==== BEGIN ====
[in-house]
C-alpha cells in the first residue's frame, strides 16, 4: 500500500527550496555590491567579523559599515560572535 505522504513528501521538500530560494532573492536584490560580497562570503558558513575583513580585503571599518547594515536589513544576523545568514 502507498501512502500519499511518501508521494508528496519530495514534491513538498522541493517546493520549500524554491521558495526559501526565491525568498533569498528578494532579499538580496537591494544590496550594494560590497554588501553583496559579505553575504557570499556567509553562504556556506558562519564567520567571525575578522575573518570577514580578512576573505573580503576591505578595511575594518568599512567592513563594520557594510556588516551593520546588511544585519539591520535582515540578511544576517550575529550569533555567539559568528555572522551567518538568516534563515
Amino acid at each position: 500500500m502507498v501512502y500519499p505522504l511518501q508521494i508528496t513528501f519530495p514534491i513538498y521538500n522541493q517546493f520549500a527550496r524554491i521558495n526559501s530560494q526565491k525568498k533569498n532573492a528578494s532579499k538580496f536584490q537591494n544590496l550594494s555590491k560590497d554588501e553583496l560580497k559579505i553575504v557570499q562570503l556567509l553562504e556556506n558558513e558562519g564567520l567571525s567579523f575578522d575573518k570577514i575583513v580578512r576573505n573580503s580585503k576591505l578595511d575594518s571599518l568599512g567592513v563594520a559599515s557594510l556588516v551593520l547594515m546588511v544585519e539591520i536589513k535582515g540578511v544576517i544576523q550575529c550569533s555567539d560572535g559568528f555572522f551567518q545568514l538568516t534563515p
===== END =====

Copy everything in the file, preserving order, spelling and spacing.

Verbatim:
[in-house]
C-alpha cells in the first residue's frame, strides 16, 4: 500500500527550496555590491567579523559599515560572535 505522504513528501521538500530560494532573492536584490560580497562570503558558513575583513580585503571599518547594515536589513544576523545568514 502507498501512502500519499511518501508521494508528496519530495514534491513538498522541493517546493520549500524554491521558495526559501526565491525568498533569498528578494532579499538580496537591494544590496550594494560590497554588501553583496559579505553575504557570499556567509553562504556556506558562519564567520567571525575578522575573518570577514580578512576573505573580503576591505578595511575594518568599512567592513563594520557594510556588516551593520546588511544585519539591520535582515540578511544576517550575529550569533555567539559568528555572522551567518538568516534563515
Amino acid at each position: 500500500m502507498v501512502y500519499p505522504l511518501q508521494i508528496t513528501f519530495p514534491i513538498y521538500n522541493q517546493f520549500a527550496r524554491i521558495n526559501s530560494q526565491k525568498k533569498n532573492a528578494s532579499k538580496f536584490q537591494n544590496l550594494s555590491k560590497d554588501e553583496l560580497k559579505i553575504v557570499q562570503l556567509l553562504e556556506n558558513e558562519g564567520l567571525s567579523f575578522d575573518k570577514i575583513v580578512r576573505n573580503s580585503k576591505l578595511d575594518s571599518l568599512g567592513v563594520a559599515s557594510l556588516v551593520l547594515m546588511v544585519e539591520i536589513k535582515g540578511v544576517i544576523q550575529c550569533s555567539d560572535g559568528f555572522f551567518q545568514l538568516t534563515p